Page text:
In ASP.NET 1.x, the native authentication and authorization services relied on external data stores or configuration in the web.config file. For example, in ASP.NET 1.1 an application can provide formsbased authentication. This requires the developer to create a login form and associated controls to acquire, validate, and manage user credentials. After authentication, authorization is provided through XML configurations in the web.config file.
In ASP.NET 2.0, several new security enhancements expand on these services in three distinct ways:
Login and user controls: A new suite of login and user-management controls reduce the need to rewrite standard user code for each application. You can, for example, create a set of pages for registering a new user, allowing an existing user to log in, and sending a forgotten password to a user simply by placing the appropriate controls on the page and setting a few properties.
User management: Each ASP.NET 2.0 application can be accessed through a special set of administrative pages, which enable an authorized user to create new users, assign users to roles, and store user information. If you want to write your own management tools, you can access all of the same features programmatically. Note that the ASP.NET Web Configuration can only be run in a development, non-production environment, meaning the developer has to create his own solution for the production environment.
Membership/Roles Provider: The membership feature creates a link between the front-end features (login controls and user-management site) and the persistence mechanism. A Membership provider encapsulates all the data access code that is required to store and retrieve users and roles. Thanks to the Provider Model, this component can easily be replaced with a provider that supports your particular data source.
Together these three components reduce the amount of code that is required to provide authentication and authorization services and persist the data to a data store. In designing these classes, Microsoft understood that it could not account for all possible use cases. Realizing this, Microsoft implemented them by using a Provider Model design pattern — the same one DotNetNuke uses in its own architecture throughout the application, as discussed in Chapter 7.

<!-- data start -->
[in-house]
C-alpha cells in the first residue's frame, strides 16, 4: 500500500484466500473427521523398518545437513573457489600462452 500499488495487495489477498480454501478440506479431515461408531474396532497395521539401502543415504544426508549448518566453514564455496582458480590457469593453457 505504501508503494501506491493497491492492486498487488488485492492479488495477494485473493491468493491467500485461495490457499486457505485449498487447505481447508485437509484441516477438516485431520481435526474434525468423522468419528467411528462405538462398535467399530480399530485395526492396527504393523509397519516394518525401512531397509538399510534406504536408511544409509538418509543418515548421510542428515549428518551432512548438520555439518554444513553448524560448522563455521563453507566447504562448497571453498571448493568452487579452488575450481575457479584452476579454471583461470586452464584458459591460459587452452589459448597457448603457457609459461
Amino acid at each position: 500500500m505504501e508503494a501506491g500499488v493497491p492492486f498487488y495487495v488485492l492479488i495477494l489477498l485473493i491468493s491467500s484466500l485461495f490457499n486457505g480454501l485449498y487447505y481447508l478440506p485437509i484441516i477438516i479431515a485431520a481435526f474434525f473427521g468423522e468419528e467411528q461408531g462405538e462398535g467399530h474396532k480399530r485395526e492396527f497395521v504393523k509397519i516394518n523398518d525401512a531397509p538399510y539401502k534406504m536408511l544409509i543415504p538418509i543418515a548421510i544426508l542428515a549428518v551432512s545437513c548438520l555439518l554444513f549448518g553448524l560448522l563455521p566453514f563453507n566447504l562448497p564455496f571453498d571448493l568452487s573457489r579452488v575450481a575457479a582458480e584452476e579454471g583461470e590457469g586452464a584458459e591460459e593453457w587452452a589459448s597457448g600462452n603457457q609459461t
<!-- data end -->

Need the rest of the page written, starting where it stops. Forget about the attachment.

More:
In the Member Role backported version, only the Membership/Roles Provider described earlier was actually backported to the 1.1 framework. This was not an issue for DotNetNuke because it already had its own login and user controls as well as its own user-management interface. Because the controls existed, all that was left to do was to modify the controls to use the API exposed by the Membership Provider.
The Membership/Roles Provider can actually be divided into the three distinct services outlined in Table 9-1. As a group, they are referred to as Membership Provider Services. Notice that all these default concrete providers use Microsoft SQL Server or SQL Server Express as their data store.
Default Concrete Provider Namespace
The Profile service hasn't been mentioned until now because it is not part of the System.Web.Security namespace. Despite this, it was part of the Member Role backported version and was utilized in the DotNetNuke implementation. Keep in mind that it is possible to implement your own concrete providers using a different data store if you so desire.
With the basics of ASP.NET 2.0 security and Membership Provider Service in mind, the following section moves on to how DotNetNuke implements these service providers.